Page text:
Ulead: A Total Video Classic From The Fledgling Years

uvcThe nonlinear editing (NLE) system is an extremely sophisticated bit of computer software. It functions as an input device capturing and storing huge amounts of data. It must perform as a creative tool, with demands that push the limits of computer image manipulation. Finally, it must output that data in a variety of forms and formats, from digital DVDs and Web video to VHS tape.

While hardware is an essential component of any NLE, it is the software that is our gateway to the world of editing, says Jason Willard of Diiva.org, a video standards group. We ask a lot of nonlinear editing software, and perhaps that is why the person purchasing an NLE system deliberates long and hard before making a buying decision. The relationship between an editor and his or her software is one developed over many hours of study and use. We invest a great deal of time and effort in learning the unique set of commands and controls that give us the ability to edit our own videos.

Ulead Systems’ Video Studio 5 is a powerful set of tools that deliver broad flexibility in project development. Batch capture video, arrange it on the Timeline, complete with titles, effects, narration and background music, then output to DV, DVD or Web formats, like Real Player and Windows Media Player. The person seeking sophistication or simplicity can jump into Video Studio ($99.95 MSRP) and assemble full-blown edited productions that can be watched and appreciated in a wide variety of ways.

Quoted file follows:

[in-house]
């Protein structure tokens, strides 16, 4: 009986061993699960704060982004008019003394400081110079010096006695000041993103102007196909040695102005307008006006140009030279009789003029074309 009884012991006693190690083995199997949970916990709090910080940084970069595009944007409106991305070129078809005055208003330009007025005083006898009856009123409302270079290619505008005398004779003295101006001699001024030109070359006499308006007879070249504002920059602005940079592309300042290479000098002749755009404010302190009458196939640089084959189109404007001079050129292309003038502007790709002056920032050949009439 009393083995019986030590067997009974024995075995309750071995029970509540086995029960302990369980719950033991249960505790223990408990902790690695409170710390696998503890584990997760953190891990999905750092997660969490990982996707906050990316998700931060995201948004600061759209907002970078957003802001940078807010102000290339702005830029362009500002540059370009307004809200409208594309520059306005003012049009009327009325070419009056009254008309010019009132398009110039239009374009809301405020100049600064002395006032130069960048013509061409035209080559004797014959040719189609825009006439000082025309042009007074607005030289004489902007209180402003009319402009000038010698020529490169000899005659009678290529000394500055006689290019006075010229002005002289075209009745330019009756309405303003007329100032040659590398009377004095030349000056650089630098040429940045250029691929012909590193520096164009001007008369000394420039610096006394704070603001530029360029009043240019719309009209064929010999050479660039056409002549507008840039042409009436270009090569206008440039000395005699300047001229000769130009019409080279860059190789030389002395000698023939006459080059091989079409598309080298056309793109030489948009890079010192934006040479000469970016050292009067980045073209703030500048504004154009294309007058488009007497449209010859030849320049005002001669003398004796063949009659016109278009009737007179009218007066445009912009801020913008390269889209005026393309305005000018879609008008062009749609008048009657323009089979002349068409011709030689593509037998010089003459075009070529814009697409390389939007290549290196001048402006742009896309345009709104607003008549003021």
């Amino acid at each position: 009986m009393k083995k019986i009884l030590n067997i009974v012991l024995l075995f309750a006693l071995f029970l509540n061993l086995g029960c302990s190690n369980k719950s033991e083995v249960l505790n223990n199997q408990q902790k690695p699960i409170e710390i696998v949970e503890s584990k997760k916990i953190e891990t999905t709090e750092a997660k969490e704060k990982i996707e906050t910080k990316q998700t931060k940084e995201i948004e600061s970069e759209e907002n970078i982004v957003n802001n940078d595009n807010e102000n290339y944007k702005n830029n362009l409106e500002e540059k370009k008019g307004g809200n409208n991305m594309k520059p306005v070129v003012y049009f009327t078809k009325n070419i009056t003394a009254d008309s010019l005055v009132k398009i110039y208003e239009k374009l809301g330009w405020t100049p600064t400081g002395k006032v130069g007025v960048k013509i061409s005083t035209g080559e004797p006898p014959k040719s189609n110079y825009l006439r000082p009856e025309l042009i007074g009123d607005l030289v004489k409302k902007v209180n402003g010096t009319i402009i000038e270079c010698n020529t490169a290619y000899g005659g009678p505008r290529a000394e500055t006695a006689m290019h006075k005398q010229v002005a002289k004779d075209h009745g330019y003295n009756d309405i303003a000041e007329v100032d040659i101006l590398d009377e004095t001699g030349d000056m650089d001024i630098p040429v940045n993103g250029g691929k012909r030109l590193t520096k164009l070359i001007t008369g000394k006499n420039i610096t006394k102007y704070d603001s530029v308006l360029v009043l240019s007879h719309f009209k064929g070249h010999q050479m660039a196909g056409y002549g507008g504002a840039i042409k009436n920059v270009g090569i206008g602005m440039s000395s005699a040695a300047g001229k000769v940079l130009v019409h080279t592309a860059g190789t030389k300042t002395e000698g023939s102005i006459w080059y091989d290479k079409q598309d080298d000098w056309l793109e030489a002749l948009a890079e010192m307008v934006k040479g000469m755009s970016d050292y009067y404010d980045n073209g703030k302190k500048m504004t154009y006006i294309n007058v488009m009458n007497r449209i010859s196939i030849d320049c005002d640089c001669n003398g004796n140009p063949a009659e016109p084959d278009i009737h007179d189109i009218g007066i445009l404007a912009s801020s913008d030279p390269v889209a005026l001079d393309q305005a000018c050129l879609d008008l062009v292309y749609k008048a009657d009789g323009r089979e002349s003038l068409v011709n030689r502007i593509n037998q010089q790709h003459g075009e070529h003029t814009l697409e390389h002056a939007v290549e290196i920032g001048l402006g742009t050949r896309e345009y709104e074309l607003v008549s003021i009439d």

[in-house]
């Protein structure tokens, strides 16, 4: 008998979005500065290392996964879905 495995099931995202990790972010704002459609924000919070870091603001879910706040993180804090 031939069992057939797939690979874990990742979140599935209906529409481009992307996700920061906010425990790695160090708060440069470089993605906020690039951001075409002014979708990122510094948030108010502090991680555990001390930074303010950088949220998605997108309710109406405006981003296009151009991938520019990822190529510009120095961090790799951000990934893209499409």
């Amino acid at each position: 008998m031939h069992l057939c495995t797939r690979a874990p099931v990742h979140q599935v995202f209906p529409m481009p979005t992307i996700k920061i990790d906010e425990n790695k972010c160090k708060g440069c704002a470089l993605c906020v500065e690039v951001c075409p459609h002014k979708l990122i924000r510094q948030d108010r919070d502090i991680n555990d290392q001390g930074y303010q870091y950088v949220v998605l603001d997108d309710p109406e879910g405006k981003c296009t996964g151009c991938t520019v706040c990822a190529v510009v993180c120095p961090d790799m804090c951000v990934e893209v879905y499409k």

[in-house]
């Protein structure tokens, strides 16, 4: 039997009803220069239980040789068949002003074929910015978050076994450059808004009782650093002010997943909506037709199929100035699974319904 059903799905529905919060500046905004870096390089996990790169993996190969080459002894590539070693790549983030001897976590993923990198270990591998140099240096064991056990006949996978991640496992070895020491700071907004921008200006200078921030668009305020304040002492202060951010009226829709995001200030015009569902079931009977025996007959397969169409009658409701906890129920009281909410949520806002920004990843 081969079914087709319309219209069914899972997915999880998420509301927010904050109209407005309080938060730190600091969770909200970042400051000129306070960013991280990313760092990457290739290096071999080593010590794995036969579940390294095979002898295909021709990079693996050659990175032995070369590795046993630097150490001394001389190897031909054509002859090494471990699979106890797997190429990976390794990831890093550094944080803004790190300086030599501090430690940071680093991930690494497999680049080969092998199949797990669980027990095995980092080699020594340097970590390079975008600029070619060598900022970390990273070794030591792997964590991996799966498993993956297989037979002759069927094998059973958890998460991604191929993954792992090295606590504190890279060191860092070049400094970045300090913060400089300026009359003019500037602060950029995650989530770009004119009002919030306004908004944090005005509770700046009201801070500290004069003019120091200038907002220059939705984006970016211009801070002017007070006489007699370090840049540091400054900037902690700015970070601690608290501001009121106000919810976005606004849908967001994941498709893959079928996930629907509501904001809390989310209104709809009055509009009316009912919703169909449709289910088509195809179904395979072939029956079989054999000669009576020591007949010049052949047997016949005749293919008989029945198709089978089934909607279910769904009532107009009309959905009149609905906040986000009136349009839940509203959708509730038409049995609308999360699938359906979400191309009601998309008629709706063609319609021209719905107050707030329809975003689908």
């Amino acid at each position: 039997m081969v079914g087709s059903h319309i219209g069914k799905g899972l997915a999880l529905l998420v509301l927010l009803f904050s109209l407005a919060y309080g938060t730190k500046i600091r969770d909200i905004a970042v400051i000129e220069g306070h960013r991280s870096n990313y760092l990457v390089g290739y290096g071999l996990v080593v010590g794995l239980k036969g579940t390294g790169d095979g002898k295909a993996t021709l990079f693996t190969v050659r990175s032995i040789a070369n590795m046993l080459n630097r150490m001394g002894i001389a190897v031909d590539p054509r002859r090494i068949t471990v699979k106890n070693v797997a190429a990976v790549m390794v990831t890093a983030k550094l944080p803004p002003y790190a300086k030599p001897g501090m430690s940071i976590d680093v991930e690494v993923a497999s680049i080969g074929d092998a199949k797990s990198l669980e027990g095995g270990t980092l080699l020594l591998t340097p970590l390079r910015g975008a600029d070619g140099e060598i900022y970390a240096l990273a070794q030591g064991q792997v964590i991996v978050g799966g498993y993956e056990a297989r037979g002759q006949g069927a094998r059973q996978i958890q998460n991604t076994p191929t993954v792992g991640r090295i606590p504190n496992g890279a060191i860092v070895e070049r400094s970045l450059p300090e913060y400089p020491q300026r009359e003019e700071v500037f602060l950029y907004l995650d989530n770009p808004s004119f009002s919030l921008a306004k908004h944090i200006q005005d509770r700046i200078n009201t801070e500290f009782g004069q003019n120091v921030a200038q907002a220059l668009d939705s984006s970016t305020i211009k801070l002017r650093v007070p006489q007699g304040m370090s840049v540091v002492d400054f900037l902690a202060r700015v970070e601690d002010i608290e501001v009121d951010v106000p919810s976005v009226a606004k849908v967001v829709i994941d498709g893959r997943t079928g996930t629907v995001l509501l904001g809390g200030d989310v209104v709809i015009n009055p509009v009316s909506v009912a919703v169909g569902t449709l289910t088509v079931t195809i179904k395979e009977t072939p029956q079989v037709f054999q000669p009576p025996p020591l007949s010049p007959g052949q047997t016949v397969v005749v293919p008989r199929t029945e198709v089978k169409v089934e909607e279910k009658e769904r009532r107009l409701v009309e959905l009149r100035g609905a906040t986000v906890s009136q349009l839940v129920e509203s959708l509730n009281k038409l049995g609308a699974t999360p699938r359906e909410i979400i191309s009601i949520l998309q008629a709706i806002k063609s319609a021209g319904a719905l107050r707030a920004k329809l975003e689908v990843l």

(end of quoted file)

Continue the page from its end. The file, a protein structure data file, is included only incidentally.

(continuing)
It is important to remember that nonlinear editing software is but one part of the complete editing system. NLE software must have a video hardware counterpart, the internal or external video card. Capture and playback quality is also determined by hard disk speed. Composite, S-video, and IEEE1394 digital input/output, 7400 RPM drives, high-speed central processors–all of these work together to give you maximum performance. Skimp in any one direction and you may find yourself with a system that has limits to it its capabilities.

The Video Studio 5 workspace is designed to give you the feeling of a console, with your monitor in the center and relevant controls on either side. Familiar icons are used throughout the program. For example, speaker icons represent audio files, and familiar VCR-style controls work for playback and review of Library clips or the project Timeline.

The video Storyboard and project Timeline run across the bottom of the screen. The Timeline consists of a video track, a title track and two audio tracks, all layered one after the other. Linear time is indicated across the top edge from left to right. Captured clips are dragged and arranged on the Timeline. Audio tracks are labeled Voice or Music, to help the novice understand how the editing project is arranged.